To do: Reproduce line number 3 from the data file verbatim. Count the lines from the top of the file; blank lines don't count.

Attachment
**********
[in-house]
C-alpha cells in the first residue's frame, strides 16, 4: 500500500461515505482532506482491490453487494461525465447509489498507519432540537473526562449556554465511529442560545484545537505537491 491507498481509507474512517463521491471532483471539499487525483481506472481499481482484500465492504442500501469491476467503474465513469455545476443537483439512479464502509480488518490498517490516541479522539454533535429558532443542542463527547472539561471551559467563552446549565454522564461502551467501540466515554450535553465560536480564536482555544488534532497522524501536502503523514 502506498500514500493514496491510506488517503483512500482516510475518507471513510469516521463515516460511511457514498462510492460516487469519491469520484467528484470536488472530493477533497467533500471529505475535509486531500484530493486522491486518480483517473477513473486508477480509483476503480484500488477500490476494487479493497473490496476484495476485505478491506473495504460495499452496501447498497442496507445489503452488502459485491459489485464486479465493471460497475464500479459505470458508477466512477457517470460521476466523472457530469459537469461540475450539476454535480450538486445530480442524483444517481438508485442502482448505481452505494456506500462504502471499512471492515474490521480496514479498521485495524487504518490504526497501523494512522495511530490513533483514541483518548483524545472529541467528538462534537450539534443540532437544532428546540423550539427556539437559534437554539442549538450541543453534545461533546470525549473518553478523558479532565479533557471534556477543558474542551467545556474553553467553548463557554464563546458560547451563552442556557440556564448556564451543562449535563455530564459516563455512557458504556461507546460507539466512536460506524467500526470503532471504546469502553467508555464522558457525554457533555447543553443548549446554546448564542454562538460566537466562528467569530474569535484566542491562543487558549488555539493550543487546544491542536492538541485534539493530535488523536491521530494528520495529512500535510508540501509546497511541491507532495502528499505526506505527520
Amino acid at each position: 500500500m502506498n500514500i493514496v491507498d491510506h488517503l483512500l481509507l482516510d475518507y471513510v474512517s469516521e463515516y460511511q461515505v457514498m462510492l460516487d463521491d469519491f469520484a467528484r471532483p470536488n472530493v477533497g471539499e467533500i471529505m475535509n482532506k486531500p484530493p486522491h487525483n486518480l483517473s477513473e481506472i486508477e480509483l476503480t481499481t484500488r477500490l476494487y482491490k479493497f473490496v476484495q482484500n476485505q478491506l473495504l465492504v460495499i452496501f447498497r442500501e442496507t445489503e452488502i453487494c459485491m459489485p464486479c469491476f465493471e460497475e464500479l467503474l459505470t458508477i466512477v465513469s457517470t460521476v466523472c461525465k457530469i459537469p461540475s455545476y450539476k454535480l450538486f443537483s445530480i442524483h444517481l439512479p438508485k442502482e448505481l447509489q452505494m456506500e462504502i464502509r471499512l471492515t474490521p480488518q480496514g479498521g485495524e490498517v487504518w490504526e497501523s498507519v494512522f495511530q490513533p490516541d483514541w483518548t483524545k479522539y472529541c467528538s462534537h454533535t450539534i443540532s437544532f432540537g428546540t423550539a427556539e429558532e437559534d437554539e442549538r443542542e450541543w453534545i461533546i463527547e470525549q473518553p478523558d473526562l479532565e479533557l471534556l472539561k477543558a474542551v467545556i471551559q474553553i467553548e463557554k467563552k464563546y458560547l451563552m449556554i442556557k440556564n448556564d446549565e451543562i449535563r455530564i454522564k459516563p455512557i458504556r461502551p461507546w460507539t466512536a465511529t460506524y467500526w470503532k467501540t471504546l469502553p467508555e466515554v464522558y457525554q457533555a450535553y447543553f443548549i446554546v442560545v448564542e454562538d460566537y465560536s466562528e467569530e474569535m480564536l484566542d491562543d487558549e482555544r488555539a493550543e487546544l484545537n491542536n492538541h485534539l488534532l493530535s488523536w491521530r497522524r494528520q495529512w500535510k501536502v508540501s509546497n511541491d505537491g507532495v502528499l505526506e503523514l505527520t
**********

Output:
Amino acid at each position: 500500500m502506498n500514500i493514496v491507498d491510506h488517503l483512500l481509507l482516510d475518507y471513510v474512517s469516521e463515516y460511511q461515505v457514498m462510492l460516487d463521491d469519491f469520484a467528484r471532483p470536488n472530493v477533497g471539499e467533500i471529505m475535509n482532506k486531500p484530493p486522491h487525483n486518480l483517473s477513473e481506472i486508477e480509483l476503480t481499481t484500488r477500490l476494487y482491490k479493497f473490496v476484495q482484500n476485505q478491506l473495504l465492504v460495499i452496501f447498497r442500501e442496507t445489503e452488502i453487494c459485491m459489485p464486479c469491476f465493471e460497475e464500479l467503474l459505470t458508477i466512477v465513469s457517470t460521476v466523472c461525465k457530469i459537469p461540475s455545476y450539476k454535480l450538486f443537483s445530480i442524483h444517481l439512479p438508485k442502482e448505481l447509489q452505494m456506500e462504502i464502509r471499512l471492515t474490521p480488518q480496514g479498521g485495524e490498517v487504518w490504526e497501523s498507519v494512522f495511530q490513533p490516541d483514541w483518548t483524545k479522539y472529541c467528538s462534537h454533535t450539534i443540532s437544532f432540537g428546540t423550539a427556539e429558532e437559534d437554539e442549538r443542542e450541543w453534545i461533546i463527547e470525549q473518553p478523558d473526562l479532565e479533557l471534556l472539561k477543558a474542551v467545556i471551559q474553553i467553548e463557554k467563552k464563546y458560547l451563552m449556554i442556557k440556564n448556564d446549565e451543562i449535563r455530564i454522564k459516563p455512557i458504556r461502551p461507546w460507539t466512536a465511529t460506524y467500526w470503532k467501540t471504546l469502553p467508555e466515554v464522558y457525554q457533555a450535553y447543553f443548549i446554546v442560545v448564542e454562538d460566537y465560536s466562528e467569530e474569535m480564536l484566542d491562543d487558549e482555544r488555539a493550543e487546544l484545537n491542536n492538541h485534539l488534532l493530535s488523536w491521530r497522524r494528520q495529512w500535510k501536502v508540501s509546497n511541491d505537491g507532495v502528499l505526506e503523514l505527520t